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Boris Becker tells next generation to step up and challenge big three for slams

Boris Becker tells next generation to step up and challenge big three for slams
© Reuters
The last 11 grand slam titles have all been won by men in their 30s.

Boris Becker has told the young pretenders to step up their game and start beating the big three of men's tennis to grand slam titles.

Rafael Nadal's 12th victory at the French Open on Sunday made it 10-straight slams won by Nadal, Novak Djokovic and Roger Federer, and an unprecedented 11 won by players aged over 30.

Since Nadal won his first title at Roland Garros in 2005, Andy Murray, Stan Wawrinka, Marin Cilic and Juan Martin Del Potro are the only players to have broken the big three's dominance, and all have now passed their 30th birthdays.

At 25, Dominic Thiem is hardly a newcomer but he has at least made his mark at slam level, reaching two-successive French Open finals and taking a set against Nadal on Sunday.

Thiem defeated Djokovic in the semi-finals in Paris while Stefanos Tsitsipas has been making rapid strides and beat Federer at the Australian Open.

Thiem remains the only man younger than 28 to have reached a slam final, and Eurosport pundit Becker said: "That is not good. That is not a compliment for anybody under 28.

"And don't give me that the others are too good. We should question the quality and the attitude of everybody under 28. It just doesn't make sense. As much as I respect Roger, Rafa, Novak – who else? Show up. Give me something I want to talk about.

"Eventually they will be too old. But you want to see the passing of the torch while they are still in their prime. You want to see Stefanos and Dominic beating them when they are still very, very good.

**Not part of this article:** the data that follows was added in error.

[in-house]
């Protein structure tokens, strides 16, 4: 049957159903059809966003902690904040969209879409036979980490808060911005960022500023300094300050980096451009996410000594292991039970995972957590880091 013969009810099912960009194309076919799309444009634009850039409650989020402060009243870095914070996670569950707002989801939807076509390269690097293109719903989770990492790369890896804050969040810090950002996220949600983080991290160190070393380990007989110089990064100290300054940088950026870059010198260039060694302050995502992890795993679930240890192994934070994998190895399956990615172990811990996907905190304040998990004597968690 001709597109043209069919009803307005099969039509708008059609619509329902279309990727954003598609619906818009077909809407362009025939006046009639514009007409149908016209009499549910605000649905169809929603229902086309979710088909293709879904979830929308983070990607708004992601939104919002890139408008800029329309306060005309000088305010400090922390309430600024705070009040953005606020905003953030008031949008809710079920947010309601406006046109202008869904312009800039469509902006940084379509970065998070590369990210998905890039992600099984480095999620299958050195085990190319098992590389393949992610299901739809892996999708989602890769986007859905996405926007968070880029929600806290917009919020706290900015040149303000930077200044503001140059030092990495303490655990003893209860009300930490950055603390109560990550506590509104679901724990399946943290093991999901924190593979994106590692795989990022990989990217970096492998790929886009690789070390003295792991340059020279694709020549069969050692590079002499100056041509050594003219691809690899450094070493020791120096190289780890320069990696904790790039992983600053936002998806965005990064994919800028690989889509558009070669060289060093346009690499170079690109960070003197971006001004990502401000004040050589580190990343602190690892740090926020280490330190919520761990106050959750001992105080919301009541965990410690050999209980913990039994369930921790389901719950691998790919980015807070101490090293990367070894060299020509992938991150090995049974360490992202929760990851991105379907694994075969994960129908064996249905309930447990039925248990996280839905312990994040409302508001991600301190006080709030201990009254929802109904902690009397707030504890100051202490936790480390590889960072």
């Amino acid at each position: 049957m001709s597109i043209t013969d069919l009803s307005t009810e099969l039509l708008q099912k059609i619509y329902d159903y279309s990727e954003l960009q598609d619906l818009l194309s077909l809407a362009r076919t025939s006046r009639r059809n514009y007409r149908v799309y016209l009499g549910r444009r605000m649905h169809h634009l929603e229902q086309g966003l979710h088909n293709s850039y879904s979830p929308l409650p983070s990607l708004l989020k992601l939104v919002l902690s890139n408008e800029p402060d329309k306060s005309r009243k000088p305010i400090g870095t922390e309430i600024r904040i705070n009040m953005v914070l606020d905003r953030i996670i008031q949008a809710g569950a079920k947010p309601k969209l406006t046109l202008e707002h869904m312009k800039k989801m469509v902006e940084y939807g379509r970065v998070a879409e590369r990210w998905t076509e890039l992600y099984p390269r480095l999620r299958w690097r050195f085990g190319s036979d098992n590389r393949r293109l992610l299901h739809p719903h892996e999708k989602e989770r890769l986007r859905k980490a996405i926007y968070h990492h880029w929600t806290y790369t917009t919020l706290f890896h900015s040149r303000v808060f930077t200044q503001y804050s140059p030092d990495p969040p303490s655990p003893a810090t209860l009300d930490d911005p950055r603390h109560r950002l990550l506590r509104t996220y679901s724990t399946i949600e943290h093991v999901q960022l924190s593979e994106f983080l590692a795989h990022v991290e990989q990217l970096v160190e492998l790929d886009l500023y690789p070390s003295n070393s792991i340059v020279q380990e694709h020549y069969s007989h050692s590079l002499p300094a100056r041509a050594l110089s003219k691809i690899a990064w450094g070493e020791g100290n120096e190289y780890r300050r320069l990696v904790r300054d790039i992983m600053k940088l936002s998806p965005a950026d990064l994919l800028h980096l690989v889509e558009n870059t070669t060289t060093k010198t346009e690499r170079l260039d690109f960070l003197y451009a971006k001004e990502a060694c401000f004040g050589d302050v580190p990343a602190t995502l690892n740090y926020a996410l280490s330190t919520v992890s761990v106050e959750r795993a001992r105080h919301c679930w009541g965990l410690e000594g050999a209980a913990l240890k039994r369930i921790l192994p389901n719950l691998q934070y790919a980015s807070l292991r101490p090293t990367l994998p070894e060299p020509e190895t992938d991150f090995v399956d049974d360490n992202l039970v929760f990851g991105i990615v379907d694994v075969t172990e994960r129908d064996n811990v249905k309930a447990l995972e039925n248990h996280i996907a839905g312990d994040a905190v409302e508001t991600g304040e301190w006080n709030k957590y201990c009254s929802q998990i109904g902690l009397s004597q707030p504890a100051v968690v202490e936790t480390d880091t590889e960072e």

"It's not the forehands. It's not the fitness. It's a certain mentality, mindset, attitude that makes the difference between winning and losing."

Federer, Nadal and Djokovic are widely considered the three greatest male players to have picked up a racket, with 53 slam titles between them, and their powers do not appear to have diminished in their 30s.

But Becker, who famously won Wimbledon at 17, does not think too much leeway should be given for the youth of the likes of Tsitsipas, Alexander Zverev and Denis Shapovalov.

Boris Becker
Boris Becker famously won Wimbledon aged 17 (PA Archive)

"Already the 20-year-old Novak was very, very good," said the German. "Rafa won here at 19. Yes, in order to stay at the very top you have to improve. But they were always good.

"Novak at 20, you could see it was a question of time. And then he did win his major at 20. Don't give me you're too young for that. You're either good or not good."

The ATP has recognised for some time that it will face a huge challenge to keep its current levels of popularity once the big three retire given their all-encompassing dominance.

The introduction of the Next Gen Finals tournament for the best players aged 21 and under was part of an effort to make stars of the up-and-coming generation, but the global appeal of Federer, Nadal and Djokovic will be impossible to replicate.

Becker said: "There will be a dip. People have to get used to the new players. There will be a 'wow' moment. 'Wow, we're not talking about Roger and Rafa any more'.

"But we said the same thing with (John) McEnroe and (Jimmy) Connors, (Andre) Agassi and (Pete) Sampras. Maybe myself and (Stefan) Edberg and (Mats) Wilander.

"Tennis will always continue with great new stars. But there will be a dip and then the spotlight will be on the young generation to say, 'Now, show up. Who are you? Are you good enough, can you carry the sport, or was it all a bluff'?"


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